About Louis Stokes


Former U.S. Rep. Louis Stokes played a pivotal role in the quest for civil rights, equality, and
social and economic justice throughout his tenure in the Unites States Congress.

Stokes was educated in the Cleveland Public Schools, graduating from Central High School.
Following three years of service in the United States Army, he returned to Cleveland and attended
Western Reserve University. He earned his Doctor of Laws degree from Cleveland Marshal Law School
in 1953.

Louis Stokes

Prior to serving in Congress, he practiced law for 14 years and was one of the founders of the
Stokes, Character, Terry, Perry, Whitehead, Young and Davidson law firm. As a practicing lawyer, he
participated in three cases in the United States Supreme Court and argued the landmark “stop and
frisk” case of
Terry v. Ohio. On November 6, 1968, he was elected to the United States Congress and
became the first African American member of Congress from the State of Ohio. He served 15
consecutive terms in the U.S. House of Representatives, ranking eleventh overall in House

During his tenure in Congress, he shared several important committees, including most notably,
the House Select Committee on Assassinations, the Ethics Committee, the House Intelligence
Committee, the Appropriations Subcommittee on Veterans Affairs, HUD and independent agencies. He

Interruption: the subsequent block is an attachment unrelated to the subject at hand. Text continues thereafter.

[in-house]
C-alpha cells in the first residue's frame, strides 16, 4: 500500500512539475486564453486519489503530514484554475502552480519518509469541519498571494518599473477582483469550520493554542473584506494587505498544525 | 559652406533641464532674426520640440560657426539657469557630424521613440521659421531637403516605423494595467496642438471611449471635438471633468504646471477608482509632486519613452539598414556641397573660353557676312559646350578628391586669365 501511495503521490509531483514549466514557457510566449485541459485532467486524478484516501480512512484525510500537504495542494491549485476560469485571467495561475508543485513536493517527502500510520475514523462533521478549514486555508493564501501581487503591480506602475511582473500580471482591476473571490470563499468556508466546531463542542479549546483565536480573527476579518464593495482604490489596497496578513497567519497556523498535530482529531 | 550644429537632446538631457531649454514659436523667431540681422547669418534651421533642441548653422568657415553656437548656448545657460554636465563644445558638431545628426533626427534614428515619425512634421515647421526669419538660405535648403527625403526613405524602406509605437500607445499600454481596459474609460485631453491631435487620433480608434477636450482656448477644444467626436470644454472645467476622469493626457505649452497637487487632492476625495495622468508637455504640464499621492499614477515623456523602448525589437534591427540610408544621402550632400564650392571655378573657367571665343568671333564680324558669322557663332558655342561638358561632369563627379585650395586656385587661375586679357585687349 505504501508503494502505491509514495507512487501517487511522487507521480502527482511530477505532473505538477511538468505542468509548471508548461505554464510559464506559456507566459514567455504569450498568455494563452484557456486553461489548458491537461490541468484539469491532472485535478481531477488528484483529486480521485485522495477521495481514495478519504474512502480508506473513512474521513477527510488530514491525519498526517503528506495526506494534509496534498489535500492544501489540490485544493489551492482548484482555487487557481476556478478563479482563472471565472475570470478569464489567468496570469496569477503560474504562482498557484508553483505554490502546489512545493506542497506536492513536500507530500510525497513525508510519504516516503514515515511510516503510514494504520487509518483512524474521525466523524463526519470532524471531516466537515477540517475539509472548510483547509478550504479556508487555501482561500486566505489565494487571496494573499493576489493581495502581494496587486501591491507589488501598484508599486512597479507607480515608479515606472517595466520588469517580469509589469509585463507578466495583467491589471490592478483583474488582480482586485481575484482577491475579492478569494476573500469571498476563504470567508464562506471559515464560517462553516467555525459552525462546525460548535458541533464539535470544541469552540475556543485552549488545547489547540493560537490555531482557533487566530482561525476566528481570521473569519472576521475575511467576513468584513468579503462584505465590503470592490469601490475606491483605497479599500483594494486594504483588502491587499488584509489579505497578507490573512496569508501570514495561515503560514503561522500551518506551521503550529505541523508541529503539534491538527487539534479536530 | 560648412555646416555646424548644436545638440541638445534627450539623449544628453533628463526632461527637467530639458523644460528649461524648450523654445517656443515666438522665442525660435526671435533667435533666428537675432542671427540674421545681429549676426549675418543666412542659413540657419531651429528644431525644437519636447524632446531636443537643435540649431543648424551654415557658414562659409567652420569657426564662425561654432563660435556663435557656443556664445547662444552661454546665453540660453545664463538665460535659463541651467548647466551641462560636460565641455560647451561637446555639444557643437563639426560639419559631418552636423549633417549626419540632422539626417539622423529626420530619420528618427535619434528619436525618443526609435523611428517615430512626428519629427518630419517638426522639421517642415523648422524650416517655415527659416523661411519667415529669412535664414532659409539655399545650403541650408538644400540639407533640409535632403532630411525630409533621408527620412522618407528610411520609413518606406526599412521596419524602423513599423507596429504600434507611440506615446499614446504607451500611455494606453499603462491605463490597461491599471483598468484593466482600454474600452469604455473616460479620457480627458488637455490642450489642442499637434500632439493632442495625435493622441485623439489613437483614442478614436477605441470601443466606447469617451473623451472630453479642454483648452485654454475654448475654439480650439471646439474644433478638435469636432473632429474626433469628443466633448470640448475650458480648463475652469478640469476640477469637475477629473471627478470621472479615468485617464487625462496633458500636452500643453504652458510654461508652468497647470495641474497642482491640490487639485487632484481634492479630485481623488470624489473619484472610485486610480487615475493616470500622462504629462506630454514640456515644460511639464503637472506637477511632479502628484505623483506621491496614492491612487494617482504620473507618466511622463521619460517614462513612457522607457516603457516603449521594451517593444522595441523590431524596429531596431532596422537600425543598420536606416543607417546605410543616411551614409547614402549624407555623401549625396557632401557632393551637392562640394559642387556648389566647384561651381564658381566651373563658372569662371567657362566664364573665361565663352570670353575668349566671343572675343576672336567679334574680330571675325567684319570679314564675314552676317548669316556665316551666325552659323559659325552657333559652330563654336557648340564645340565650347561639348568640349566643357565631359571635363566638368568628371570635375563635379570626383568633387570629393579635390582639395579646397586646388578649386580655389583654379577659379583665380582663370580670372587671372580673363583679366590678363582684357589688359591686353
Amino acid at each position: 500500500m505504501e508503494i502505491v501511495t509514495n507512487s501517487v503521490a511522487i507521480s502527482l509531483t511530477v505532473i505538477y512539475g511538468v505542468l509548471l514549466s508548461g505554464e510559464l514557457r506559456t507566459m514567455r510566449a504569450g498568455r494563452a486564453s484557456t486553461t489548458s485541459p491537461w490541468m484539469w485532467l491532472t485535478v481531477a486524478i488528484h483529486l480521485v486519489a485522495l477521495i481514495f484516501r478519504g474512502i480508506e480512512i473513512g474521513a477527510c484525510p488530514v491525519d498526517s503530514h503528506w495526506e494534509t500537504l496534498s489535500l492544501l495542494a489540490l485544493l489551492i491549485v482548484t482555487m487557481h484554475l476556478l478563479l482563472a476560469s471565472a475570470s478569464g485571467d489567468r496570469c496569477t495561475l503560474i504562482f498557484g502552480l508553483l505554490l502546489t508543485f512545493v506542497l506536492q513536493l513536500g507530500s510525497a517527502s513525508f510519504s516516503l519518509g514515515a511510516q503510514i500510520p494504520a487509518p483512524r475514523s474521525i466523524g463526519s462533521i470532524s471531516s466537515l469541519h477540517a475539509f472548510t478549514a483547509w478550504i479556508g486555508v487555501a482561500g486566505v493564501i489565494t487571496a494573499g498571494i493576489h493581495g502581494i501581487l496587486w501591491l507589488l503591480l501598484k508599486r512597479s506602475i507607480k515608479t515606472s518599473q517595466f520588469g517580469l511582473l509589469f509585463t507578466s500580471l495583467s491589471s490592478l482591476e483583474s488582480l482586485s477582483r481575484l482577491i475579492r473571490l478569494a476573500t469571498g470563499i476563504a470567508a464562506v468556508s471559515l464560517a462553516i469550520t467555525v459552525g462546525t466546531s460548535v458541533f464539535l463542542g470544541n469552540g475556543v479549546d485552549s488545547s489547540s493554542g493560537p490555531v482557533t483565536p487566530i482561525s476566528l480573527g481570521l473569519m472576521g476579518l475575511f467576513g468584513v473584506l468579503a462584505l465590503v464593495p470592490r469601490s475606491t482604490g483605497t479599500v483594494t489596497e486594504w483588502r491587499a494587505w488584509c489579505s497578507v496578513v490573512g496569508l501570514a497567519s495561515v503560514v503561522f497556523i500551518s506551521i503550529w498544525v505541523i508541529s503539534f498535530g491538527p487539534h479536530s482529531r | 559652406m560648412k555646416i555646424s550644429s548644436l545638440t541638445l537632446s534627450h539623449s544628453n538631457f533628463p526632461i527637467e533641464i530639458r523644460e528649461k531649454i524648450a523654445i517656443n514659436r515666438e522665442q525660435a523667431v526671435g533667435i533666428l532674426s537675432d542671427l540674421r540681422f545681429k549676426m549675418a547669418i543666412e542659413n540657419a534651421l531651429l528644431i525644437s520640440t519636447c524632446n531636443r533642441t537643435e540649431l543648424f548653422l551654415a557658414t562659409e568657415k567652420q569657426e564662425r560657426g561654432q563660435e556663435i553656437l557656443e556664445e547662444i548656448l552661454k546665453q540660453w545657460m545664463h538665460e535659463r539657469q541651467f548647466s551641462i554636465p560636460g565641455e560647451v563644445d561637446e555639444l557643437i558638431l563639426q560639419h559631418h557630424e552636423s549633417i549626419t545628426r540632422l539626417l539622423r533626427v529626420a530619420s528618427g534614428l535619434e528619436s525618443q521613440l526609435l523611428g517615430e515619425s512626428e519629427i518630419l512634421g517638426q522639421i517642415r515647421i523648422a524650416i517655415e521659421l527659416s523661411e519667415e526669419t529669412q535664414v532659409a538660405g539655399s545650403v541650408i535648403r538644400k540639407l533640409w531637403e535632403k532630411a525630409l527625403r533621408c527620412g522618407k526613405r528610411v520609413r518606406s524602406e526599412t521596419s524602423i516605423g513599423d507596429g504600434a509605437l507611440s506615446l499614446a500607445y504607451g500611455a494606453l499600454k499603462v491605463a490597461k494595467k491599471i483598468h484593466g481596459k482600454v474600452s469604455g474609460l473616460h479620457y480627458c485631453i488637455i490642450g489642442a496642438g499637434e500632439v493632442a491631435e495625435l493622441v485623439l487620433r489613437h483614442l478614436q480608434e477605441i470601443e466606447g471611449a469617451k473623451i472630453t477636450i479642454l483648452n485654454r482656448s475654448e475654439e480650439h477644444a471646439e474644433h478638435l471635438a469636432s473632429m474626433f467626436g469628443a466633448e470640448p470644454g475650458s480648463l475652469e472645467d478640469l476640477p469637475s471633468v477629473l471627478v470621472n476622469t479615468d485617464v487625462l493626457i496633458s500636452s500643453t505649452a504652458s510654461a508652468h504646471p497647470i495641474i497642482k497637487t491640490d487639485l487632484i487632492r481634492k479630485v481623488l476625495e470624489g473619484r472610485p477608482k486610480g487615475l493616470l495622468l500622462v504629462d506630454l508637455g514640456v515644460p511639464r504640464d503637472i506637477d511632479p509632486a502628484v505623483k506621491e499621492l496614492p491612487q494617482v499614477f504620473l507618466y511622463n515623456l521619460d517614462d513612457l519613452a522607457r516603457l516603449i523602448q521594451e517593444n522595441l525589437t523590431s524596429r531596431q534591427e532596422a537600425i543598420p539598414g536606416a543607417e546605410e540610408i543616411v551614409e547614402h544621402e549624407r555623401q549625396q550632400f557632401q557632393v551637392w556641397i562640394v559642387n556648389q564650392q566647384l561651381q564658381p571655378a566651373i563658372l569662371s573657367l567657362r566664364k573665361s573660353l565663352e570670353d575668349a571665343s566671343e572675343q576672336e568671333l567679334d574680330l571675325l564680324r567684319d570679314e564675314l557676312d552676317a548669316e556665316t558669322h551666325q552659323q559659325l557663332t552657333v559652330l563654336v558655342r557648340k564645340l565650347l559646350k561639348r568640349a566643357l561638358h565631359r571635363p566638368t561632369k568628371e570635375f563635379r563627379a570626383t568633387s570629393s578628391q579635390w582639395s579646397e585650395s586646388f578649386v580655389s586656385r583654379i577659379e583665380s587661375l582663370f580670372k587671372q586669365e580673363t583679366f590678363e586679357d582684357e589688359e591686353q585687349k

was the dean of the Ohio Congressional Delegation, a founding member of the Congressional Black
Caucus, and he served on the House Select Committee to Investigate Covert Arms Transactions with
Iran. His work in the area of health led to his appointment as a member of the Pepper Commission on
Comprehensive Health Care, and he was the founder and chairman of the Congressional Black Caucus
Health Braintrust.

When Stokes retired, he became the first African American in the history of the U.S. Congress to
retire having completed 30 years in office. Following his service in Congress, he became senior
counsel at Squire, Sanders, and Dempsey LLP, a global law firm, and Distinguished Visiting Professor
at the Jack, Joseph and Morton Mandel School of Applied Social Sciences. He has served as
vice chairman of the PEW Environmental Health Commission at the Johns Hopkins School of Public Health
and was appointed by former Health and Human Services Secretary, Donna E. Shalala, as chairman
of the Advisory Committee on Minority Health.

Through the years, he has received numerous awards and honors that recognize his national
leadership and strong commitment to public service. A number of landmarks around the city of
Cleveland now bear his name, including The Louis Stokes Cleveland Veterans Administration Hospital,
The Louis Stokes Annex of the Cleveland Public Library and The Louis Stokes Health Sciences Center
at Case Western Reserve University. Several national institutions, including Howard University in
Washington, D.C., and the National Institutes of Health, have recognized Stokes by naming certain
buildings on their campuses after him. He is the recipient of 26 honorary doctorate degrees from
colleges and universities and on July 8, 2003 was honored by Congress with The Congressional
Distinguished Service Award.

Stokes and his wife Jay are the parents of Shelley, Angela, Louis and Lori. They also are
grandparents to Brett, Eric and Grant Hammond; Kelley and Kimberly Stokes; and Alexandra and
Nicolette Thompson.

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